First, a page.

Fire history reconstruction in grassland ecosystems: amount of charcoal reflects local area burned

TitleFire history reconstruction in grassland ecosystems: amount of charcoal reflects local area burned
Publication TypeJournal Article
Year of Publication2015
AuthorsLeys, érangère, Brewer, SC, McConaghy, S, Mueller, J, McLauchlan, KK
JournalEnvironmental Research Letters
Date PublishedJan-11-2015
Accession NumberKNZ001716

Fire is one of the most prevalent disturbances in the Earth system, and its past characteristics can be reconstructed using charcoal particles preserved in depositional environments. Although researchers know that fires produce charcoal particles, interpretation of the quantity or composition of charcoal particles in terms of fire source remains poorly understood. In this study, we used a unique four-year dataset of charcoal deposited in traps from a native tallgrass prairie in mid-North America to test which environmental factors were linked to charcoal measurements on three spatial scales. We investigated small and large charcoal particles commonly used as a proxy of fire activity at different spatial scales, and charcoal morphotypes representing different types of fuel. We found that small (125–250 μm) and large (250 μm–1 mm) particles of charcoal are well-correlated (Spearman correlation = 0.88) and likely reflect the same spatial scale of fire activity in a system with both herbaceous and woody fuels. There was no significant relationship between charcoal pieces and fire parameters <500 m from the traps. Moreover, local area burned (<5 km distance radius from traps) explained the total charcoal amount, and regional burning (200 km radius distance from traps) explained the ratio of non arboreal to total charcoal (NA/T ratio). Charcoal variables, including total charcoal count and NA/T ratio, did not correlate with other fire parameters, vegetation cover, landscape, or climate variables. Thus, in long-term studies that involve fire history reconstructions, total charcoal particles, even of a small size (125–250 μm), could be an indicator of local area burned. Further studies may determine relationships among amount of charcoal recorded, fire intensity, vegetation cover, and climatic parameters.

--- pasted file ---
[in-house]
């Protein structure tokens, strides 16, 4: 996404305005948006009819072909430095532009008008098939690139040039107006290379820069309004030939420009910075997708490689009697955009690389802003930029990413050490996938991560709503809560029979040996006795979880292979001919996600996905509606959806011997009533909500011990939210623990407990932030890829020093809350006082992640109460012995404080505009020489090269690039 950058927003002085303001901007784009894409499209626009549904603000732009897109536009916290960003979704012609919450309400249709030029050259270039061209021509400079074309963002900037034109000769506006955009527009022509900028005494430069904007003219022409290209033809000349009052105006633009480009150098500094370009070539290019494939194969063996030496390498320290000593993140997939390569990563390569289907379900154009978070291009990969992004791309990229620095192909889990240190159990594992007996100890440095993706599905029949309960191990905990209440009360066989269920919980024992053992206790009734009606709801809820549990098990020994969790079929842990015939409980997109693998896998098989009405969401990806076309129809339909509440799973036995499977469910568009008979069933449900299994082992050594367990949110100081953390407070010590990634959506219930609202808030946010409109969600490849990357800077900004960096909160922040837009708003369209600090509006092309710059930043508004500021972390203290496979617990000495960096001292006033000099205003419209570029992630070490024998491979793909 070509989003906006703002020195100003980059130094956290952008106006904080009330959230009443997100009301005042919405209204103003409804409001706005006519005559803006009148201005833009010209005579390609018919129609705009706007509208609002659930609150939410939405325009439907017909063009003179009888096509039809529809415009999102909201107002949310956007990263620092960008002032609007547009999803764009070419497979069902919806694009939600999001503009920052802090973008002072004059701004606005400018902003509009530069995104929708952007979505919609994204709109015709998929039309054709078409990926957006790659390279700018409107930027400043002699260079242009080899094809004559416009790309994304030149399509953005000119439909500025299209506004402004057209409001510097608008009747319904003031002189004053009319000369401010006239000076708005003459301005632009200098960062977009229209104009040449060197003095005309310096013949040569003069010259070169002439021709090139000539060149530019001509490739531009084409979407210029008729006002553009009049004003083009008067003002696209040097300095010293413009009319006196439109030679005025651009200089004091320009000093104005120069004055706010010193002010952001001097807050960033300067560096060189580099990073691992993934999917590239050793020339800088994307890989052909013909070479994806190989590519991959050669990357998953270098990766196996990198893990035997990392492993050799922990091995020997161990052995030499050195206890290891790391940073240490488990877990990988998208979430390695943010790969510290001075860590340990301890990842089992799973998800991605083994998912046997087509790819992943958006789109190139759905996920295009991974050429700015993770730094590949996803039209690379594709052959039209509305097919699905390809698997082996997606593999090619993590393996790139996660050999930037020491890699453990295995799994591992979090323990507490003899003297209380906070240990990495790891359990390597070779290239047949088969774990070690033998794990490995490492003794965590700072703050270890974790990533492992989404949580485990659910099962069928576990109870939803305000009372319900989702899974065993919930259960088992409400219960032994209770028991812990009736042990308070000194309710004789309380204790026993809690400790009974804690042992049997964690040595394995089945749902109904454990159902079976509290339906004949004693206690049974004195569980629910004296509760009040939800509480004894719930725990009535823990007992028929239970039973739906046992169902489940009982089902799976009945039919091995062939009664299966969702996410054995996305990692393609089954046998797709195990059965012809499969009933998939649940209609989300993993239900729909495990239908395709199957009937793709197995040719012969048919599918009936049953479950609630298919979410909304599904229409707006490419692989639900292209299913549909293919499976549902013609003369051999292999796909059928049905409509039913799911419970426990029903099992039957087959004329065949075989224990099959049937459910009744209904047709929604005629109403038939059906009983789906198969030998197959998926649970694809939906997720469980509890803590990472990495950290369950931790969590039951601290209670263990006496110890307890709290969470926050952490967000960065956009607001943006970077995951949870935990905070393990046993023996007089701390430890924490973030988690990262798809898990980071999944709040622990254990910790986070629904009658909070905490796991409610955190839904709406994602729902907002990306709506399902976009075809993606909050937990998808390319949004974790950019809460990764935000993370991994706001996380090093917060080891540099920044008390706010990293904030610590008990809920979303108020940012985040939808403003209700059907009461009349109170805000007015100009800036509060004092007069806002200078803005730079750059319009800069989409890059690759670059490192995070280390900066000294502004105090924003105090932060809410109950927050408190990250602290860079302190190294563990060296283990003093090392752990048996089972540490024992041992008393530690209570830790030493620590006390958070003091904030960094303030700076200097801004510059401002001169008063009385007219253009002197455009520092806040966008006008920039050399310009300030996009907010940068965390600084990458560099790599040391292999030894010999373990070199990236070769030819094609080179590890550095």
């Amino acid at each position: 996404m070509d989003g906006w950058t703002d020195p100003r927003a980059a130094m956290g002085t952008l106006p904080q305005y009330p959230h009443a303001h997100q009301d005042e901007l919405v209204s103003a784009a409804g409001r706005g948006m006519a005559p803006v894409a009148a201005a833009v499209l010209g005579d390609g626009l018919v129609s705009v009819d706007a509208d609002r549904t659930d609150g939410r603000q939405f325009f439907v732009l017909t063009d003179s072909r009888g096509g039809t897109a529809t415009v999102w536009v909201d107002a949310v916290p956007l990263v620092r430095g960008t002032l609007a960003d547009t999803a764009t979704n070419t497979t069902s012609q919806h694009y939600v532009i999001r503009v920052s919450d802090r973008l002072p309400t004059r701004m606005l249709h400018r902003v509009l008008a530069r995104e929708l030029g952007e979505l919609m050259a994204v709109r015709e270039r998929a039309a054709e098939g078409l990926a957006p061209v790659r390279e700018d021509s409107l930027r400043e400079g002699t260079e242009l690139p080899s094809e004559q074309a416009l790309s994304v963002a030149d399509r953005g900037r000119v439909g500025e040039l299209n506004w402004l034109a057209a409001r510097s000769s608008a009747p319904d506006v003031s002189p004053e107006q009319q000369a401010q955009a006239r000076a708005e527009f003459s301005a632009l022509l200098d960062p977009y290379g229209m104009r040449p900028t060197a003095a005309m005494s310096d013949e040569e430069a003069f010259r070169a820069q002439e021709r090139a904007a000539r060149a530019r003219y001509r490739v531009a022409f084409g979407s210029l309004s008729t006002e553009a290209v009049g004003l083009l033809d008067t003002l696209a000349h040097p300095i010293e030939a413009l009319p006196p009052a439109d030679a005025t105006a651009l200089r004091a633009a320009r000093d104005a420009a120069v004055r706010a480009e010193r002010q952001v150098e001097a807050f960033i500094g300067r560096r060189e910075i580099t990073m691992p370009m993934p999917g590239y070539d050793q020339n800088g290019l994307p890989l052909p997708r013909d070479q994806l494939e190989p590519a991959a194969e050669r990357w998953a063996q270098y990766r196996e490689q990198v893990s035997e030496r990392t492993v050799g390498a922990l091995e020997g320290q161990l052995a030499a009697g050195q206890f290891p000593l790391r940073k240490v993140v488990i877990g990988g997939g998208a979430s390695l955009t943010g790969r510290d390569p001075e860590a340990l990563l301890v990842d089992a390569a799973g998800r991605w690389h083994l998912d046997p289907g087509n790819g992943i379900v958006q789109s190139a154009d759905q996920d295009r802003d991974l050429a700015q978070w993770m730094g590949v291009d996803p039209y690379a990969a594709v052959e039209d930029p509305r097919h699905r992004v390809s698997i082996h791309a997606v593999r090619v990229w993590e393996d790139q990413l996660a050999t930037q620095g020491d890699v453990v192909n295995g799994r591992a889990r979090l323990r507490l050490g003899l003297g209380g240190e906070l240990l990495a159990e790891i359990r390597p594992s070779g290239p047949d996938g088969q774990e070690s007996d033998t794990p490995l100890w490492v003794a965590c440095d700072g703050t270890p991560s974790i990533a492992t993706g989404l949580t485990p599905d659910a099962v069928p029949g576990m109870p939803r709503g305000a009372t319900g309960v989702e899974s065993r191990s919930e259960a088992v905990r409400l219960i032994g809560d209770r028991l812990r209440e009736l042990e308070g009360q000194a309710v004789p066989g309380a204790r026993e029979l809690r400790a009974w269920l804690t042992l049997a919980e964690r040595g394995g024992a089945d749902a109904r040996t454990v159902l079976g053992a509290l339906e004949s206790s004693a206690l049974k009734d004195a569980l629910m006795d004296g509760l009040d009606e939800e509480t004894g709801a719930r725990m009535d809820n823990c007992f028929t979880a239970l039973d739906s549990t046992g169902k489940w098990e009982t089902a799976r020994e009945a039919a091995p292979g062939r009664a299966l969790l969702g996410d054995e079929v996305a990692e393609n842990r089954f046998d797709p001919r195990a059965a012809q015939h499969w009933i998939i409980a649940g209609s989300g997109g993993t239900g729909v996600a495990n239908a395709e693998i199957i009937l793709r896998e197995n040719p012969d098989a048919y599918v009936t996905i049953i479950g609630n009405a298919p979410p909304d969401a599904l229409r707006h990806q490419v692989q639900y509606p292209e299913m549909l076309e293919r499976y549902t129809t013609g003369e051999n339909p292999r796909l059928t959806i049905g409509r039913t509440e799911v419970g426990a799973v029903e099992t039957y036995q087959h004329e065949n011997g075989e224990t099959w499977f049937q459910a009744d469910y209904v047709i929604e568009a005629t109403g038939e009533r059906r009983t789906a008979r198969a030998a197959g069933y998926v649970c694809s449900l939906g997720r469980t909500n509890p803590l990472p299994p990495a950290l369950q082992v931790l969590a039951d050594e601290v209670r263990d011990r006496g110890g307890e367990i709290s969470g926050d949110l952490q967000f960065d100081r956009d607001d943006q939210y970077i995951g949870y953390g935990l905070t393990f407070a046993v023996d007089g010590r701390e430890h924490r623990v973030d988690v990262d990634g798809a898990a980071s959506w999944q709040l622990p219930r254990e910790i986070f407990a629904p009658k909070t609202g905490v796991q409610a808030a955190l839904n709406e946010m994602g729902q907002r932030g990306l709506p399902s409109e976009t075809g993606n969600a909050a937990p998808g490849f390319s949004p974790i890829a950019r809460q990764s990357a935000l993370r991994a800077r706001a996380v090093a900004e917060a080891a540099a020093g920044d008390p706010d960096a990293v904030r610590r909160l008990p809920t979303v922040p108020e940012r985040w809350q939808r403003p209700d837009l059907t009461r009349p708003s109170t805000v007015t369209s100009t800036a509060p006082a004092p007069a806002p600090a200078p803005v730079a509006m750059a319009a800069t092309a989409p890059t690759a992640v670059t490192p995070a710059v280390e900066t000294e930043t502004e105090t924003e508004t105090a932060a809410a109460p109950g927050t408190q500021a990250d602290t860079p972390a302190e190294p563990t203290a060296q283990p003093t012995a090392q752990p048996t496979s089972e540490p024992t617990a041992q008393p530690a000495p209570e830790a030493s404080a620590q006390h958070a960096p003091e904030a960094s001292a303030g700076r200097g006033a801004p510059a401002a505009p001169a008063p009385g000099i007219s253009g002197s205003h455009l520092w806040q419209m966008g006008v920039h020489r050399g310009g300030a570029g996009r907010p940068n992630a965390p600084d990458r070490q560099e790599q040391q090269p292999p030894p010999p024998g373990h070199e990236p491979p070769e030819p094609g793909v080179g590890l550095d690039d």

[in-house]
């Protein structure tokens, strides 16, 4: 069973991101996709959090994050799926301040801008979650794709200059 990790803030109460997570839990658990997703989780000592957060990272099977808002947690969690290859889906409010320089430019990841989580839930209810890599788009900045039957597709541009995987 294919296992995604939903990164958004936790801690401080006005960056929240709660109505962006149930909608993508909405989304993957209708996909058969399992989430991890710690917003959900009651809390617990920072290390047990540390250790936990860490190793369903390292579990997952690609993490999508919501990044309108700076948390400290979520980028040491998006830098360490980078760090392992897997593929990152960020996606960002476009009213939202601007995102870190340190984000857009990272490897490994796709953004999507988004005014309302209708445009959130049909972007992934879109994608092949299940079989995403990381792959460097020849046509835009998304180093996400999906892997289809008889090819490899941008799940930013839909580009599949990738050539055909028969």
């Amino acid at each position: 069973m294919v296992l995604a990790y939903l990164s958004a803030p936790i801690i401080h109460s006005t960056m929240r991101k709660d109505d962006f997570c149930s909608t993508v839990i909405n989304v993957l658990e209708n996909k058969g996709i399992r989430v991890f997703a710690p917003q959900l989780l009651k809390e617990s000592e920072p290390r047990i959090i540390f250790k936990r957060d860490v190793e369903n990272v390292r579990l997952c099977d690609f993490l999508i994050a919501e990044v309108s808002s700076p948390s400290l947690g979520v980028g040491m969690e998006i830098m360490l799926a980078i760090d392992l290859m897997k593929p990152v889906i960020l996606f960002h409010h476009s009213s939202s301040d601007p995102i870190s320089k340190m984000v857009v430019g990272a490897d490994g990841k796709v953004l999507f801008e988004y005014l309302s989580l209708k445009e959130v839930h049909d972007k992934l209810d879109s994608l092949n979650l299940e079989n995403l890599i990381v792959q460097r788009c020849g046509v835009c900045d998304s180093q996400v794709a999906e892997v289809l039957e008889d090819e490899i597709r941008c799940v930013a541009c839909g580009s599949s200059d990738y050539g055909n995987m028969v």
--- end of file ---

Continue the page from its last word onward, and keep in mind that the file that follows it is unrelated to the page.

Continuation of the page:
Short TitleEnviron. Res. Lett.